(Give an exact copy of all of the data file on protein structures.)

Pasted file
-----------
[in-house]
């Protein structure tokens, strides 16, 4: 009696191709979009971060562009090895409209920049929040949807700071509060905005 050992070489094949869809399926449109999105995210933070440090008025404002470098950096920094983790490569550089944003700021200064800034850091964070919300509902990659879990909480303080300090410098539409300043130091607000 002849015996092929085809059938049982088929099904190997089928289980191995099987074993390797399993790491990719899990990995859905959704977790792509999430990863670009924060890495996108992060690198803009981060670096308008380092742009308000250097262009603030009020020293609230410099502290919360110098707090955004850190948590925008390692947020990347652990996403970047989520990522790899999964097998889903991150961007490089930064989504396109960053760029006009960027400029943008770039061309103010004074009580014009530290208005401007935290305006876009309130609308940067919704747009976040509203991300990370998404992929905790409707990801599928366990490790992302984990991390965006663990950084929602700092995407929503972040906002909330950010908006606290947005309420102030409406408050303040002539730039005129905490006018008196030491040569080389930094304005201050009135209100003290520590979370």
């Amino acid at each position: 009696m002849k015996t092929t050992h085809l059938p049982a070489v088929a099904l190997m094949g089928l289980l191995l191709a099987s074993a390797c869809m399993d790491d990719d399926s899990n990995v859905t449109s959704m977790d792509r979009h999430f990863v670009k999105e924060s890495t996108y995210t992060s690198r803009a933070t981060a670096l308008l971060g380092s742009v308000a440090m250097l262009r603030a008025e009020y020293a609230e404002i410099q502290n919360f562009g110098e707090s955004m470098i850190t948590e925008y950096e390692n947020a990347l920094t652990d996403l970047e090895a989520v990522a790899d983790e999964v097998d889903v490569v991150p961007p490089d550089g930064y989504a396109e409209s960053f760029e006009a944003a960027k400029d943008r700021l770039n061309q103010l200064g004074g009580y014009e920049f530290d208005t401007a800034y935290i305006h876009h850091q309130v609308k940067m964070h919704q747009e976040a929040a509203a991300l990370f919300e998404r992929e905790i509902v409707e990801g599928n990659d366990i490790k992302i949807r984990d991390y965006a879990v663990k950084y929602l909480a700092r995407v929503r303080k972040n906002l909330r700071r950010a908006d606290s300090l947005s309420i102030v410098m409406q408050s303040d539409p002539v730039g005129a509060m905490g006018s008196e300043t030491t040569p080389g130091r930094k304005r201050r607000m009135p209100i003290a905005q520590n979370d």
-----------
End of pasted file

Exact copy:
[in-house]
């Protein structure tokens, strides 16, 4: 009696191709979009971060562009090895409209920049929040949807700071509060905005 050992070489094949869809399926449109999105995210933070440090008025404002470098950096920094983790490569550089944003700021200064800034850091964070919300509902990659879990909480303080300090410098539409300043130091607000 002849015996092929085809059938049982088929099904190997089928289980191995099987074993390797399993790491990719899990990995859905959704977790792509999430990863670009924060890495996108992060690198803009981060670096308008380092742009308000250097262009603030009020020293609230410099502290919360110098707090955004850190948590925008390692947020990347652990996403970047989520990522790899999964097998889903991150961007490089930064989504396109960053760029006009960027400029943008770039061309103010004074009580014009530290208005401007935290305006876009309130609308940067919704747009976040509203991300990370998404992929905790409707990801599928366990490790992302984990991390965006663990950084929602700092995407929503972040906002909330950010908006606290947005309420102030409406408050303040002539730039005129905490006018008196030491040569080389930094304005201050009135209100003290520590979370």
């Amino acid at each position: 009696m002849k015996t092929t050992h085809l059938p049982a070489v088929a099904l190997m094949g089928l289980l191995l191709a099987s074993a390797c869809m399993d790491d990719d399926s899990n990995v859905t449109s959704m977790d792509r979009h999430f990863v670009k999105e924060s890495t996108y995210t992060s690198r803009a933070t981060a670096l308008l971060g380092s742009v308000a440090m250097l262009r603030a008025e009020y020293a609230e404002i410099q502290n919360f562009g110098e707090s955004m470098i850190t948590e925008y950096e390692n947020a990347l920094t652990d996403l970047e090895a989520v990522a790899d983790e999964v097998d889903v490569v991150p961007p490089d550089g930064y989504a396109e409209s960053f760029e006009a944003a960027k400029d943008r700021l770039n061309q103010l200064g004074g009580y014009e920049f530290d208005t401007a800034y935290i305006h876009h850091q309130v609308k940067m964070h919704q747009e976040a929040a509203a991300l990370f919300e998404r992929e905790i509902v409707e990801g599928n990659d366990i490790k992302i949807r984990d991390y965006a879990v663990k950084y929602l909480a700092r995407v929503r303080k972040n906002l909330r700071r950010a908006d606290s300090l947005s309420i102030v410098m409406q408050s303040d539409p002539v730039g005129a509060m905490g006018s008196e300043t030491t040569p080389g130091r930094k304005r201050r607000m009135p209100i003290a905005q520590n979370d």